For many of the statistics of the American war in Vietnam listed above, a comparison or equivalency with the United States is not even possible. The Vietnamese did not, of course, occupy, bomb, defoliate, or wage chemical warfare on the United States at any time. Yet even for those for which a comparison is possible, the numbers clearly suggest who the victims in the war were. For example, the United States at the end of the war had only a few thousand servicemen unaccounted for, compared with three hundred thousand Vietnamese. The United States lost close to sixty thousand personnel...

  8. THREE BLEEDING VIETNAM: THE UNITED STATES AND THE THIRD INDOCHINA WAR
    (pp. 78-115)

    In his 1976 national address marking Tet, Le Duan, the longtime secretary general of the Vietnamese Communist Party (VCP), promised that every family in Vietnam would have a radio, a television, and a refrigerator in their home within ten years.¹ While these specific goals may not have been exactly what one might have expected from one of the central figures of the Vietnamese socialist revolution, Le Duan’s comments reflected the sanguinity of Hanoi after the end of the Second Indochina War. Having defeated the Americans and their South Vietnamese clients, the Party leadership was now seemingly free to confront the...

  9. FOUR “I AM REALITY”: REDRAWING THE TERMS OF BATTLE, 1985–1989
    (pp. 116-161)

    Amid the ongoing tragedy in Cambodia and the United States’ continuing policy of “bleeding” Vietnam, the spring of 1985 brought with it the ten-year anniversary of the end of the Second Indochina War. The occasion was marked in the United States by official state department addresses, several academic symposia, editorials and special sections in most major American papers, cover story retrospectives in leading weekly news magazines, and numerous television reports. In Vietnam, the anniversary received less sustained attention. Aside from a few official pronouncements from the Party and the occasional flag-waving ceremony, the liberation of the South was quietly commemorated...

  10. FIVE PEACE IS AT HAND: ROADMAPS, ROADBLOCKS, AND ONE-WAY STREETS, 1990–1995
    (pp. 162-204)

    Throughout the Gulf War of 1990–1991, the administration of George H. W. Bush made clear that the United States was not simply at war with Iraq; it was at war with the memory of the war in Vietnam. While much of this rhetoric was to be expected—all U.S. military adventures since 1975 had been viewed though the lens of the Vietnam War—the Bush White House seemed almost singularly obsessed with “curing” what had become known as America’s Vietnam “syndrome.”¹ In his inaugural address three years earlier, Bush became only the second U.S. president ever to use the...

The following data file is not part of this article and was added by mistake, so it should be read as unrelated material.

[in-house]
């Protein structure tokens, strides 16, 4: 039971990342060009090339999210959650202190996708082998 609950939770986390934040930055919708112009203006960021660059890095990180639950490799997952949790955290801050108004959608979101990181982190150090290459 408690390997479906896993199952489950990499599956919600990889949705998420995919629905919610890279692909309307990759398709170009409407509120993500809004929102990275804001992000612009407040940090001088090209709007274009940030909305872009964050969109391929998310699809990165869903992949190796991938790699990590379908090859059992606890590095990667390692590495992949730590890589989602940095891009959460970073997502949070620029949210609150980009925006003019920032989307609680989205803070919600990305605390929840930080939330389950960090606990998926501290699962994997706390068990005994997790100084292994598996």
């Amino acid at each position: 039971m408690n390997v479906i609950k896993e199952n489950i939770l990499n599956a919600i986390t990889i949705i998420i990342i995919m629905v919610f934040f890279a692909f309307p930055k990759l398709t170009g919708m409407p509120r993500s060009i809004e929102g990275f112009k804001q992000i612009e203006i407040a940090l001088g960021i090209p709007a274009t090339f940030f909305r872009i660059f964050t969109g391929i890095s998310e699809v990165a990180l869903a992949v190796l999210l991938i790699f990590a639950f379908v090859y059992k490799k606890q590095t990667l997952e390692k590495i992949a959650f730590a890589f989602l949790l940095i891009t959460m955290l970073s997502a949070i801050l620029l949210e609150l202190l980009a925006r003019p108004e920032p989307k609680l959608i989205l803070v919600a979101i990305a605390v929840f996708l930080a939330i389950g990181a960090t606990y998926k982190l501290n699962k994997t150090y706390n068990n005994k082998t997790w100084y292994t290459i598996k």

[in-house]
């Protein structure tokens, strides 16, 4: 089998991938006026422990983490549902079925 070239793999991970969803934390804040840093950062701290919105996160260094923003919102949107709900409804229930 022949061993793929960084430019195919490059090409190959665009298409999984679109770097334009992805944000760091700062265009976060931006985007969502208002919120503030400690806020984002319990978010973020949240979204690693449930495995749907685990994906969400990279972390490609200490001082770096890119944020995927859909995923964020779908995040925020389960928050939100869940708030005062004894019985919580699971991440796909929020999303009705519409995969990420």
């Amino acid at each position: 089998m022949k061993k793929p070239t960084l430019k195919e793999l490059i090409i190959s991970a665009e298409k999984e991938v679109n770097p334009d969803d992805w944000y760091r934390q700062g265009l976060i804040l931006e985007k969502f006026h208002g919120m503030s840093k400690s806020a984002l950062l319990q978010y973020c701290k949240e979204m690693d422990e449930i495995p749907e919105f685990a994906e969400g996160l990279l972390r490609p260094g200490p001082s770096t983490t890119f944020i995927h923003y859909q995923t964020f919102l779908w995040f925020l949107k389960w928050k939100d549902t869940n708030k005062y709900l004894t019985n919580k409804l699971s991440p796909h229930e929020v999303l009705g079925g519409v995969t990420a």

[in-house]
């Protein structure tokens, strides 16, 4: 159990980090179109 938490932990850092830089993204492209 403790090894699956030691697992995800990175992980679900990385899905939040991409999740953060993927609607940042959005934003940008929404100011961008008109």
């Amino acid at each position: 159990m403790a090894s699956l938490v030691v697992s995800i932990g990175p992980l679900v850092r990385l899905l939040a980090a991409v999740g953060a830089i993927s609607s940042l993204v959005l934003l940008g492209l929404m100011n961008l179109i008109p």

11. SIX INVISIBLE ENEMIES: SEARCHING FOR VIETNAM AT THE WALL(S)
    (pp. 205-234)

    Nothing more aptly sums up the story, for the United States and its people, of the American war on Vietnam after 1975 as the establishment of the Vietnam Veterans Memorial in Washington, D.C. From the first proposal in 1979 to build such a memorial, to the initial construction in the early 1980s toward Maya Lin’s design, through the passage of legislation in late 2003 to add an “Education Center” to the site, the history of “The Wall,” as the memorial is commonly called in the United States, spanned nearly the entire post-military phase of the war. Over that time, the...

  12. EPILOGUE: THE UNEASY PEACE AND THE FLAGS THAT STILL FLY
    (pp. 235-242)

    Although I have situated the 1995 normalization and diplomatic recognition of Vietnam as the “end” of the American war on Vietnam, the period since normalization has been marked by a series of ongoing battles between the two nations, on trade, human rights issues, and the meaning of “Vietnam” in American society. Nevertheless, 1995 did mark, as Secretary of State Christopher put it at the time, “an end to a decade of war and two decades of estrangement.”¹ Normalization also offered the opportunity for some in the United States to rethink the long war against Vietnam, and to see what lessons...

  13. NOTES
    (pp. 243-273)
  14. INDEX
    (pp. 274-280)
  15. Back Matter
    (pp. 281-281)